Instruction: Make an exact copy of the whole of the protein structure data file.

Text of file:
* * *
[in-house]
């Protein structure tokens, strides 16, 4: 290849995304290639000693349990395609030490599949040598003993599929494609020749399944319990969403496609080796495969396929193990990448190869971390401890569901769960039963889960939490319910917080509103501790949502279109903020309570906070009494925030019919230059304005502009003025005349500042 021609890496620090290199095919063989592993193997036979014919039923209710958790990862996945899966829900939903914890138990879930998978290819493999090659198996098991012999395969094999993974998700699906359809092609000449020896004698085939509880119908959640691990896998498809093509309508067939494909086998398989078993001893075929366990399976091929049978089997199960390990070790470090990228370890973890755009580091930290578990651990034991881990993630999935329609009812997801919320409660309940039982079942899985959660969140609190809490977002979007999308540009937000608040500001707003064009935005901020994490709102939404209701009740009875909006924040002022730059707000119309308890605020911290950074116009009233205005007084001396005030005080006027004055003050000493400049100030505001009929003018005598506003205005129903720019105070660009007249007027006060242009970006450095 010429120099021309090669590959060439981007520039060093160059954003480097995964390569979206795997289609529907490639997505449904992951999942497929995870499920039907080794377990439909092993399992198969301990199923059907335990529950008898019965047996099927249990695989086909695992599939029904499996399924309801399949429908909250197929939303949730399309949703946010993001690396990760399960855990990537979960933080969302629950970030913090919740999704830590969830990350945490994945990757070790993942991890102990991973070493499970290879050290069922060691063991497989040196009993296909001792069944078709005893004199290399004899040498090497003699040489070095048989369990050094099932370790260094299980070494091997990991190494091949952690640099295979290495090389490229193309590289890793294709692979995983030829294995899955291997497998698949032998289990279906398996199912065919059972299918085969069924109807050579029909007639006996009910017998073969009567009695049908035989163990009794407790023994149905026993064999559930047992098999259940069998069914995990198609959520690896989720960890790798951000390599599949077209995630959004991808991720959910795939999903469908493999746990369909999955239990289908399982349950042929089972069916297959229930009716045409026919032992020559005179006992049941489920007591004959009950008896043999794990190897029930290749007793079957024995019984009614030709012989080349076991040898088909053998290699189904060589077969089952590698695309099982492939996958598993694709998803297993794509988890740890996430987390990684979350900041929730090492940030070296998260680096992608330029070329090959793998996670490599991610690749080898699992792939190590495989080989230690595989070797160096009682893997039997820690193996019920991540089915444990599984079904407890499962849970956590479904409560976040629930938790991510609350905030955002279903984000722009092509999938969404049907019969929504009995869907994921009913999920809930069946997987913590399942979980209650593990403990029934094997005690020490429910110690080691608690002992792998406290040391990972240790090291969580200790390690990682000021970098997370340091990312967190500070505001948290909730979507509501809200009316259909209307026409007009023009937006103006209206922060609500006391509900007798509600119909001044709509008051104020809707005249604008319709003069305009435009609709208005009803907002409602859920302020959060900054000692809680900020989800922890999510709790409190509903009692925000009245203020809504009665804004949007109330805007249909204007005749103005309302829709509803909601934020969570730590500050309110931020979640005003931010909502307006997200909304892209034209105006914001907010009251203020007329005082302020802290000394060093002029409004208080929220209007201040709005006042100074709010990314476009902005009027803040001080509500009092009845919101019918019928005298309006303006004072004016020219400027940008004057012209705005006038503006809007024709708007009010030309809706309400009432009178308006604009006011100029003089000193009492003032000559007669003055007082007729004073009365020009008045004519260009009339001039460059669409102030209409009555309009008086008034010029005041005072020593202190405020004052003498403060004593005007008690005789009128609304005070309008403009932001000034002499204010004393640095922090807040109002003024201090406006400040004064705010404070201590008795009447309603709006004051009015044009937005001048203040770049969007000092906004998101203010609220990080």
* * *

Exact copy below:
[in-house]
């Protein structure tokens, strides 16, 4: 290849995304290639000693349990395609030490599949040598003993599929494609020749399944319990969403496609080796495969396929193990990448190869971390401890569901769960039963889960939490319910917080509103501790949502279109903020309570906070009494925030019919230059304005502009003025005349500042 021609890496620090290199095919063989592993193997036979014919039923209710958790990862996945899966829900939903914890138990879930998978290819493999090659198996098991012999395969094999993974998700699906359809092609000449020896004698085939509880119908959640691990896998498809093509309508067939494909086998398989078993001893075929366990399976091929049978089997199960390990070790470090990228370890973890755009580091930290578990651990034991881990993630999935329609009812997801919320409660309940039982079942899985959660969140609190809490977002979007999308540009937000608040500001707003064009935005901020994490709102939404209701009740009875909006924040002022730059707000119309308890605020911290950074116009009233205005007084001396005030005080006027004055003050000493400049100030505001009929003018005598506003205005129903720019105070660009007249007027006060242009970006450095 010429120099021309090669590959060439981007520039060093160059954003480097995964390569979206795997289609529907490639997505449904992951999942497929995870499920039907080794377990439909092993399992198969301990199923059907335990529950008898019965047996099927249990695989086909695992599939029904499996399924309801399949429908909250197929939303949730399309949703946010993001690396990760399960855990990537979960933080969302629950970030913090919740999704830590969830990350945490994945990757070790993942991890102990991973070493499970290879050290069922060691063991497989040196009993296909001792069944078709005893004199290399004899040498090497003699040489070095048989369990050094099932370790260094299980070494091997990991190494091949952690640099295979290495090389490229193309590289890793294709692979995983030829294995899955291997497998698949032998289990279906398996199912065919059972299918085969069924109807050579029909007639006996009910017998073969009567009695049908035989163990009794407790023994149905026993064999559930047992098999259940069998069914995990198609959520690896989720960890790798951000390599599949077209995630959004991808991720959910795939999903469908493999746990369909999955239990289908399982349950042929089972069916297959229930009716045409026919032992020559005179006992049941489920007591004959009950008896043999794990190897029930290749007793079957024995019984009614030709012989080349076991040898088909053998290699189904060589077969089952590698695309099982492939996958598993694709998803297993794509988890740890996430987390990684979350900041929730090492940030070296998260680096992608330029070329090959793998996670490599991610690749080898699992792939190590495989080989230690595989070797160096009682893997039997820690193996019920991540089915444990599984079904407890499962849970956590479904409560976040629930938790991510609350905030955002279903984000722009092509999938969404049907019969929504009995869907994921009913999920809930069946997987913590399942979980209650593990403990029934094997005690020490429910110690080691608690002992792998406290040391990972240790090291969580200790390690990682000021970098997370340091990312967190500070505001948290909730979507509501809200009316259909209307026409007009023009937006103006209206922060609500006391509900007798509600119909001044709509008051104020809707005249604008319709003069305009435009609709208005009803907002409602859920302020959060900054000692809680900020989800922890999510709790409190509903009692925000009245203020809504009665804004949007109330805007249909204007005749103005309302829709509803909601934020969570730590500050309110931020979640005003931010909502307006997200909304892209034209105006914001907010009251203020007329005082302020802290000394060093002029409004208080929220209007201040709005006042100074709010990314476009902005009027803040001080509500009092009845919101019918019928005298309006303006004072004016020219400027940008004057012209705005006038503006809007024709708007009010030309809706309400009432009178308006604009006011100029003089000193009492003032000559007669003055007082007729004073009365020009008045004519260009009339001039460059669409102030209409009555309009008086008034010029005041005072020593202190405020004052003498403060004593005007008690005789009128609304005070309008403009932001000034002499204010004393640095922090807040109002003024201090406006400040004064705010404070201590008795009447309603709006004051009015044009937005001048203040770049969007000092906004998101203010609220990080």